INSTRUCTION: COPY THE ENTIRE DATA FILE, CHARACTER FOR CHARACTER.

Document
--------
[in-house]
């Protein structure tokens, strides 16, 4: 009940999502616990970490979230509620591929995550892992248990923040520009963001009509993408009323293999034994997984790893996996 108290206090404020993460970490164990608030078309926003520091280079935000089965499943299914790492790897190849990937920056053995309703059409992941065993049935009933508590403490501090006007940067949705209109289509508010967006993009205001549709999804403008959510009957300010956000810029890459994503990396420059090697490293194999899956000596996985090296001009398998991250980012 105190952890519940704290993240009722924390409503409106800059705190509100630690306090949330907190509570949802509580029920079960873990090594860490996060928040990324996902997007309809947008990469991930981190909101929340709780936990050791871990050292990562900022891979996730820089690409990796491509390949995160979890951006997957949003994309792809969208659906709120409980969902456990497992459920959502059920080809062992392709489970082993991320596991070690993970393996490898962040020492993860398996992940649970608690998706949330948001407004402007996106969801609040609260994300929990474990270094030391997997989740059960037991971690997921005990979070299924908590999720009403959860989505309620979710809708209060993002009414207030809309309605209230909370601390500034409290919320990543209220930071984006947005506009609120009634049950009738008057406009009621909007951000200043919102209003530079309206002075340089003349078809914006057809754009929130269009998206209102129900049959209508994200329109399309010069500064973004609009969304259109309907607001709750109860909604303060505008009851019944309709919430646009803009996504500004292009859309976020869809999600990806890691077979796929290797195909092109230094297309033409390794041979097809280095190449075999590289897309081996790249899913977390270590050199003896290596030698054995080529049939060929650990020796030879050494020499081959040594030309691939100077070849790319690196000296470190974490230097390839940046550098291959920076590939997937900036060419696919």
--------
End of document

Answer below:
[in-house]
């Protein structure tokens, strides 16, 4: 009940999502616990970490979230509620591929995550892992248990923040520009963001009509993408009323293999034994997984790893996996 108290206090404020993460970490164990608030078309926003520091280079935000089965499943299914790492790897190849990937920056053995309703059409992941065993049935009933508590403490501090006007940067949705209109289509508010967006993009205001549709999804403008959510009957300010956000810029890459994503990396420059090697490293194999899956000596996985090296001009398998991250980012 105190952890519940704290993240009722924390409503409106800059705190509100630690306090949330907190509570949802509580029920079960873990090594860490996060928040990324996902997007309809947008990469991930981190909101929340709780936990050791871990050292990562900022891979996730820089690409990796491509390949995160979890951006997957949003994309792809969208659906709120409980969902456990497992459920959502059920080809062992392709489970082993991320596991070690993970393996490898962040020492993860398996992940649970608690998706949330948001407004402007996106969801609040609260994300929990474990270094030391997997989740059960037991971690997921005990979070299924908590999720009403959860989505309620979710809708209060993002009414207030809309309605209230909370601390500034409290919320990543209220930071984006947005506009609120009634049950009738008057406009009621909007951000200043919102209003530079309206002075340089003349078809914006057809754009929130269009998206209102129900049959209508994200329109399309010069500064973004609009969304259109309907607001709750109860909604303060505008009851019944309709919430646009803009996504500004292009859309976020869809999600990806890691077979796929290797195909092109230094297309033409390794041979097809280095190449075999590289897309081996790249899913977390270590050199003896290596030698054995080529049939060929650990020796030879050494020499081959040594030309691939100077070849790319690196000296470190974490230097390839940046550098291959920076590939997937900036060419696919």